Listening to centrists—and to the fringe

Originally printed in The Christian Science Monitor, March 15, 2015.

The word of the day—arguably the word of our still young century—is extremism. On all sides, mainstream society is being challenged by groups that beg to differ with the prevailing order and want to overturn it quickly and, if necessary, violently. Muslim extremists have shocked the world with their graphic violence. Ultranationalists are a worrisome force in Russia. And as a cover story by Monitor Europe correspondent Sara Miller Llana details, extremists on both the left and right are growing more vocal and attracting more followers in Europe.

Meanwhile, in the United States … well, this is where talking about extremism gets tricky. The farther away from a situation you are, the easier it is to use the term. Extremism is a word centrists use. Centrism tries to see all points of view and strike a balance. Centrism is usually the best policy, but not always. It is a belief in the status quo, and there are times when the status quo must be challenged. Abolition, women’s suffrage, civil rights, environmentalism, began at the fringes.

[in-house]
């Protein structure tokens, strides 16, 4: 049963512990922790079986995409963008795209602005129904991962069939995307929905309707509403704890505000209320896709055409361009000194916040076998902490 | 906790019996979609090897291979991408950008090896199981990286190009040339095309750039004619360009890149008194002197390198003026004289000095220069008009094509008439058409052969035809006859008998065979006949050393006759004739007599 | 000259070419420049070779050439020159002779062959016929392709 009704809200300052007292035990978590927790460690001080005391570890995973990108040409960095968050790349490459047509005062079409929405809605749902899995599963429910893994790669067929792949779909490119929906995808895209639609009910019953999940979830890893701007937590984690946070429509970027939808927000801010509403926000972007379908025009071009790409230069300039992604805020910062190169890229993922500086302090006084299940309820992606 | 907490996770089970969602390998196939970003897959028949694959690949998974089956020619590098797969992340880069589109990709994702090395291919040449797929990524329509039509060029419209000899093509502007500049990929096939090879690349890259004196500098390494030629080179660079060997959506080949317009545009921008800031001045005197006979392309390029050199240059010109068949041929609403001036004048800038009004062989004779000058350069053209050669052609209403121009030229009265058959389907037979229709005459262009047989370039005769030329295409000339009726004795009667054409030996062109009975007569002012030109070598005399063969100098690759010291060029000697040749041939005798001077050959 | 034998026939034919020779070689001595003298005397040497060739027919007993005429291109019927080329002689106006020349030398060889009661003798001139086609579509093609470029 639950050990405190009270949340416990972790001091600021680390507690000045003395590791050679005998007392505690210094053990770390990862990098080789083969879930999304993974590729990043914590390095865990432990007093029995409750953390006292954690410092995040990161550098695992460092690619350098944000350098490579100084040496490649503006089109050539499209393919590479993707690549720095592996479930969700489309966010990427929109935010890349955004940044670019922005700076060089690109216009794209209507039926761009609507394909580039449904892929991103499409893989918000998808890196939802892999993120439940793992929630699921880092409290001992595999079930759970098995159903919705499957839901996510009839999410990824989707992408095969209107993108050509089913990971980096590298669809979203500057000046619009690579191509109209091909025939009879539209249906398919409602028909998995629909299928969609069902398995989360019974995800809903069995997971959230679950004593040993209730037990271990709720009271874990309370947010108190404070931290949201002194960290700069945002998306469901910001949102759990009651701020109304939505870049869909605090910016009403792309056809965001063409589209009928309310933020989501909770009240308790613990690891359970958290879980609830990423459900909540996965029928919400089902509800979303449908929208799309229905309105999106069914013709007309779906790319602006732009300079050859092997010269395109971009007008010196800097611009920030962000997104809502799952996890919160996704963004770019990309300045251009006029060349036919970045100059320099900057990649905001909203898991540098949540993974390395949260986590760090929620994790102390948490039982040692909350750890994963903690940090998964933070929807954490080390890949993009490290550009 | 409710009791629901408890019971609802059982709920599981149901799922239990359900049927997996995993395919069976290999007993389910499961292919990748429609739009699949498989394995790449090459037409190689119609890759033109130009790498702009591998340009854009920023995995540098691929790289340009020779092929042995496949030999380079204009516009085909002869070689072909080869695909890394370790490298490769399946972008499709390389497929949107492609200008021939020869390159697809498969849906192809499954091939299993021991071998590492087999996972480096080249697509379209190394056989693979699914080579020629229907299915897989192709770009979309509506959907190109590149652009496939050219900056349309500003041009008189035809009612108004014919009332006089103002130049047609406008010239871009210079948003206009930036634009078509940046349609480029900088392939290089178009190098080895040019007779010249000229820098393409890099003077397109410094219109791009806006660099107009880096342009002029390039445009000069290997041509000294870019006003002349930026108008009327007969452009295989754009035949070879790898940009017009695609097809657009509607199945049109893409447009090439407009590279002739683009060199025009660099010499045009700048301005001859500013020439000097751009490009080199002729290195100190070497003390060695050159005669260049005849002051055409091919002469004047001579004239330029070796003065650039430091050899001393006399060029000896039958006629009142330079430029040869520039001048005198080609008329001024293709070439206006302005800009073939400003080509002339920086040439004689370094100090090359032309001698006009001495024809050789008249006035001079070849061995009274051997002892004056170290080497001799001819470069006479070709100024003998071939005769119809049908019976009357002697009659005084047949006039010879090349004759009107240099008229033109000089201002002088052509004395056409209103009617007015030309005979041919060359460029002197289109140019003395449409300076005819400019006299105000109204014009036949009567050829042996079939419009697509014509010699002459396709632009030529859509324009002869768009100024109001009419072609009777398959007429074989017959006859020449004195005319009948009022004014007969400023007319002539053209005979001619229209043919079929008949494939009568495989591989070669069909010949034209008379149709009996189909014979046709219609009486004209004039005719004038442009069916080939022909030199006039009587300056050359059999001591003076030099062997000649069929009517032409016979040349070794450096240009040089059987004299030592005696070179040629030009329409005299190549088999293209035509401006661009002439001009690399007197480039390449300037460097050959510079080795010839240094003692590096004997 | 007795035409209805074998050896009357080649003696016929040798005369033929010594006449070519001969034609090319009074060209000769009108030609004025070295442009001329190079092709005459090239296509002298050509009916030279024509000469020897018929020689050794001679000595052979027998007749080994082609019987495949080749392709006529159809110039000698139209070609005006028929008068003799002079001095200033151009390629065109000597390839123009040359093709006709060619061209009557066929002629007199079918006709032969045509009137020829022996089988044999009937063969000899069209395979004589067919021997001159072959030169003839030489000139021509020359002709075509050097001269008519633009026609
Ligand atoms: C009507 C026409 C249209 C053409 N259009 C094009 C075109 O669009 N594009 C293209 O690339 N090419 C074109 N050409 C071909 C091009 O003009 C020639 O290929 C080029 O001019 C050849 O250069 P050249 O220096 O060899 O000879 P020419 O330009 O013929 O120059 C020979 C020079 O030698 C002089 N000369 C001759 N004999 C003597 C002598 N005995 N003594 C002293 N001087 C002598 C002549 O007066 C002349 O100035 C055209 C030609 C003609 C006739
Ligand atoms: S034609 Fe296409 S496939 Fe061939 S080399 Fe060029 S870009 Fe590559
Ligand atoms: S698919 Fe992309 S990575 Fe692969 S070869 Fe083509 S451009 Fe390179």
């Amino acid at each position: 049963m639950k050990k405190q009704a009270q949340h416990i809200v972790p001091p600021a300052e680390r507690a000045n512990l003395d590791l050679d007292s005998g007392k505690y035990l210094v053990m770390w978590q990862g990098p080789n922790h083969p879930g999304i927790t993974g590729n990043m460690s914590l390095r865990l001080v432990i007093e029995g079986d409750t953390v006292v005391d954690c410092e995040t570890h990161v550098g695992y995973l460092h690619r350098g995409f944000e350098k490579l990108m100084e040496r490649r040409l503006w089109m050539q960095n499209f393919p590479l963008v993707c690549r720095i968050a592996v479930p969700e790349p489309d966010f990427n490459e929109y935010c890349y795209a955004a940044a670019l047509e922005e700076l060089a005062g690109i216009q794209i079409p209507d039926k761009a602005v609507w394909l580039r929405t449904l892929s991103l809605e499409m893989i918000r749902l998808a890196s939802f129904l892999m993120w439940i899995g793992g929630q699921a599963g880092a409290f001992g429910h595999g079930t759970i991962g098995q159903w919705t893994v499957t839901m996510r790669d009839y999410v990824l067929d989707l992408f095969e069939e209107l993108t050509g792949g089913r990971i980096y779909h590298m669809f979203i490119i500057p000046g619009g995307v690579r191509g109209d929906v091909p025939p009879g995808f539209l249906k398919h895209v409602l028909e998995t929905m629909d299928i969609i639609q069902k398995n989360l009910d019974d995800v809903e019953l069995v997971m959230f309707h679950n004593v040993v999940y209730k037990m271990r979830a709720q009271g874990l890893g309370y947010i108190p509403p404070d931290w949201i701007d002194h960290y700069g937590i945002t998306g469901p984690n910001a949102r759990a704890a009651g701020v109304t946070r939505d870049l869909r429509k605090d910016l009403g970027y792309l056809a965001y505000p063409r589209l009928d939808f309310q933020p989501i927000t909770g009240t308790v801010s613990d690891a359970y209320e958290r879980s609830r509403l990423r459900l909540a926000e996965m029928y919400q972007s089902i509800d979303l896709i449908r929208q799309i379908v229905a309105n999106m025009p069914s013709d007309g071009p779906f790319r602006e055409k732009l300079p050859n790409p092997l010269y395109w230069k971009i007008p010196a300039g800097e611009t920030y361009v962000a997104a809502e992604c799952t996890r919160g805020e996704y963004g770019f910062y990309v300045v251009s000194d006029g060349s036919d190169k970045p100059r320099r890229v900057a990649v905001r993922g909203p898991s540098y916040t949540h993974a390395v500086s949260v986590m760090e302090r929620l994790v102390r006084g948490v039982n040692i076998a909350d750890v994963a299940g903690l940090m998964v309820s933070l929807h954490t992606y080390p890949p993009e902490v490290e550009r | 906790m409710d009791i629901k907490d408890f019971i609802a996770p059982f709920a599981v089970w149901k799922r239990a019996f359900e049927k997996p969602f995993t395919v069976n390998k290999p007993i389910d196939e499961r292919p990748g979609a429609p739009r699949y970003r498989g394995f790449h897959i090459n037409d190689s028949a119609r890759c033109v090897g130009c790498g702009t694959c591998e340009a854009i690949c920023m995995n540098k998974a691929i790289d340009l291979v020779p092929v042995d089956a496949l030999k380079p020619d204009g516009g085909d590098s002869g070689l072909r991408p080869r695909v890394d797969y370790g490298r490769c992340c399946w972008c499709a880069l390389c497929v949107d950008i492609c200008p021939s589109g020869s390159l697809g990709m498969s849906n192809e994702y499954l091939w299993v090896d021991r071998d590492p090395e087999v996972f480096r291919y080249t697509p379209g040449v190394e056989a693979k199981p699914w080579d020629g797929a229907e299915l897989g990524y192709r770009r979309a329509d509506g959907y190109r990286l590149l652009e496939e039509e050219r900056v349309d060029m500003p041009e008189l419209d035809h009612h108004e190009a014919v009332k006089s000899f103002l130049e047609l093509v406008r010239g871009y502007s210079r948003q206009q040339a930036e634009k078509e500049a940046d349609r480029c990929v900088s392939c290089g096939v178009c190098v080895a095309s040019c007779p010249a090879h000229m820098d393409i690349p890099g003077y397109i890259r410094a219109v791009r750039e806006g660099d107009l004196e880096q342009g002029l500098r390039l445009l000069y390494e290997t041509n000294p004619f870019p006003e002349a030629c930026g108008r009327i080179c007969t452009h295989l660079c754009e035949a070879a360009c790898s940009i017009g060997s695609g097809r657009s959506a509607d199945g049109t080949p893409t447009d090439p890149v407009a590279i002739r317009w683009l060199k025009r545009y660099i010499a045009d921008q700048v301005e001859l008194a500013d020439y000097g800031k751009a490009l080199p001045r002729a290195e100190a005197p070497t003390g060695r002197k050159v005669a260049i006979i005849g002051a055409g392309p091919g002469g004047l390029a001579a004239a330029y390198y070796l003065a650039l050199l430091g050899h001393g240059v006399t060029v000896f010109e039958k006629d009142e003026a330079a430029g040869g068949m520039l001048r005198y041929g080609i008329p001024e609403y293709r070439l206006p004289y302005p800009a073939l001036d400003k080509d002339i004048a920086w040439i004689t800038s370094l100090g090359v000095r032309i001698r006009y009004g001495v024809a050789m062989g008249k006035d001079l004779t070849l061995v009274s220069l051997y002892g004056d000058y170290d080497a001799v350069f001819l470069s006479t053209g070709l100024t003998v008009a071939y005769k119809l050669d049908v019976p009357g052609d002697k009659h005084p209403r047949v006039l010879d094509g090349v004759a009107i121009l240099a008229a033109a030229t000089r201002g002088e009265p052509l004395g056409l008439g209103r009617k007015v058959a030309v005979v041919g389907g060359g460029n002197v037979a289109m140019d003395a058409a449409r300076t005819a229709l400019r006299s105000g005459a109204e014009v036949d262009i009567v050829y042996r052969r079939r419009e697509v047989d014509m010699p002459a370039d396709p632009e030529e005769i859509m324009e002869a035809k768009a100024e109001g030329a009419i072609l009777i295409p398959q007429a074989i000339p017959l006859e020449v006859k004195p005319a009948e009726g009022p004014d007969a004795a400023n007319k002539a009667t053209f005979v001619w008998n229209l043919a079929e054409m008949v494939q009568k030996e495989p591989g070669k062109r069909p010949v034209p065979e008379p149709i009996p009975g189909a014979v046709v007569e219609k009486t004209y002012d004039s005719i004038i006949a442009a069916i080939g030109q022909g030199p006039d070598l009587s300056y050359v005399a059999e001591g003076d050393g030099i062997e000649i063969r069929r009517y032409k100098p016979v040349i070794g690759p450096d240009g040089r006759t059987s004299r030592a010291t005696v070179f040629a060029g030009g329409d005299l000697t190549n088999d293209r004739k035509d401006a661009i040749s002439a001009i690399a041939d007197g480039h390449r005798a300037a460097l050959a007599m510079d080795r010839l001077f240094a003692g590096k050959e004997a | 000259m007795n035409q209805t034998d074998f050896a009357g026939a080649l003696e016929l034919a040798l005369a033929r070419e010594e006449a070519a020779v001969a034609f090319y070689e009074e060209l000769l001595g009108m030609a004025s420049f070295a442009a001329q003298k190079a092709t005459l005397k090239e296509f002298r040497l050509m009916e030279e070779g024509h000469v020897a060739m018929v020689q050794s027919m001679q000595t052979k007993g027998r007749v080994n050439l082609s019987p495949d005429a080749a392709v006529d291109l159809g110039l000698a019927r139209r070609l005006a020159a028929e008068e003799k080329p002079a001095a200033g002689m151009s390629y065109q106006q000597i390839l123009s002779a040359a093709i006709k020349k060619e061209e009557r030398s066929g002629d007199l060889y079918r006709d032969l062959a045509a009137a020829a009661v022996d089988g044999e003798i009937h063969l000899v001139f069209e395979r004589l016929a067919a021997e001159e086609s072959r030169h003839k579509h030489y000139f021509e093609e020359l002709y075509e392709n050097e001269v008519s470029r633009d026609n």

You and I likely consider today’s extremists alarming. Historian Arthur Schlesinger, writing when communism seemed on the march as some extremist movements today seem to be, argued in his book The Vital Center that centrism is the “group which [holds] society together” by defending civil liberties, the rule of law, and the democratic determination of political and economic policies. Without the center, civilization falls apart.

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